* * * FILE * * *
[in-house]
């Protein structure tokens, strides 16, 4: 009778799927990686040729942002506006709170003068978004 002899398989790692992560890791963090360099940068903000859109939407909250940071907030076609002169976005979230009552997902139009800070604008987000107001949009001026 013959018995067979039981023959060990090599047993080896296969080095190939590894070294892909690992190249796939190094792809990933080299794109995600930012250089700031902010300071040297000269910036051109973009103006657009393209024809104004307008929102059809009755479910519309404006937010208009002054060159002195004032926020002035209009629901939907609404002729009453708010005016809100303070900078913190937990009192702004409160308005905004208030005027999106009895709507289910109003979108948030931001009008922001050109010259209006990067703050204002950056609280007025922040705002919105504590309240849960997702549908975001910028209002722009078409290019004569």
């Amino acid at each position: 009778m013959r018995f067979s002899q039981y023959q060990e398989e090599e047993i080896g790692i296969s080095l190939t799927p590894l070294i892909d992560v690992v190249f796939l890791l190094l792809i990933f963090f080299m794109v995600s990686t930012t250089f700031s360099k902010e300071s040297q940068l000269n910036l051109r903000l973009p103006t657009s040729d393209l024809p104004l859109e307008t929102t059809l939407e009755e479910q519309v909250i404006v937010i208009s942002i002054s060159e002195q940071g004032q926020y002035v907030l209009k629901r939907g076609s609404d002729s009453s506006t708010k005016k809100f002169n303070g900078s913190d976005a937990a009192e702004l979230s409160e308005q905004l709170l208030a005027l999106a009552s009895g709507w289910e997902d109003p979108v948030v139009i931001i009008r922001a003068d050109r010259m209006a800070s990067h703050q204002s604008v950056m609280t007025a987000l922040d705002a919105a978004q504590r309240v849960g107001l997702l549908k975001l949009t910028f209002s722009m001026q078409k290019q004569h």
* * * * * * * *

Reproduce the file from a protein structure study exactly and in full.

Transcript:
[in-house]
């Protein structure tokens, strides 16, 4: 009778799927990686040729942002506006709170003068978004 002899398989790692992560890791963090360099940068903000859109939407909250940071907030076609002169976005979230009552997902139009800070604008987000107001949009001026 013959018995067979039981023959060990090599047993080896296969080095190939590894070294892909690992190249796939190094792809990933080299794109995600930012250089700031902010300071040297000269910036051109973009103006657009393209024809104004307008929102059809009755479910519309404006937010208009002054060159002195004032926020002035209009629901939907609404002729009453708010005016809100303070900078913190937990009192702004409160308005905004208030005027999106009895709507289910109003979108948030931001009008922001050109010259209006990067703050204002950056609280007025922040705002919105504590309240849960997702549908975001910028209002722009078409290019004569």
């Amino acid at each position: 009778m013959r018995f067979s002899q039981y023959q060990e398989e090599e047993i080896g790692i296969s080095l190939t799927p590894l070294i892909d992560v690992v190249f796939l890791l190094l792809i990933f963090f080299m794109v995600s990686t930012t250089f700031s360099k902010e300071s040297q940068l000269n910036l051109r903000l973009p103006t657009s040729d393209l024809p104004l859109e307008t929102t059809l939407e009755e479910q519309v909250i404006v937010i208009s942002i002054s060159e002195q940071g004032q926020y002035v907030l209009k629901r939907g076609s609404d002729s009453s506006t708010k005016k809100f002169n303070g900078s913190d976005a937990a009192e702004l979230s409160e308005q905004l709170l208030a005027l999106a009552s009895g709507w289910e997902d109003p979108v948030v139009i931001i009008r922001a003068d050109r010259m209006a800070s990067h703050q204002s604008v950056m609280t007025a987000l922040d705002a919105a978004q504590r309240v849960g107001l997702l549908k975001l949009t910028f209002s722009m001026q078409k290019q004569h």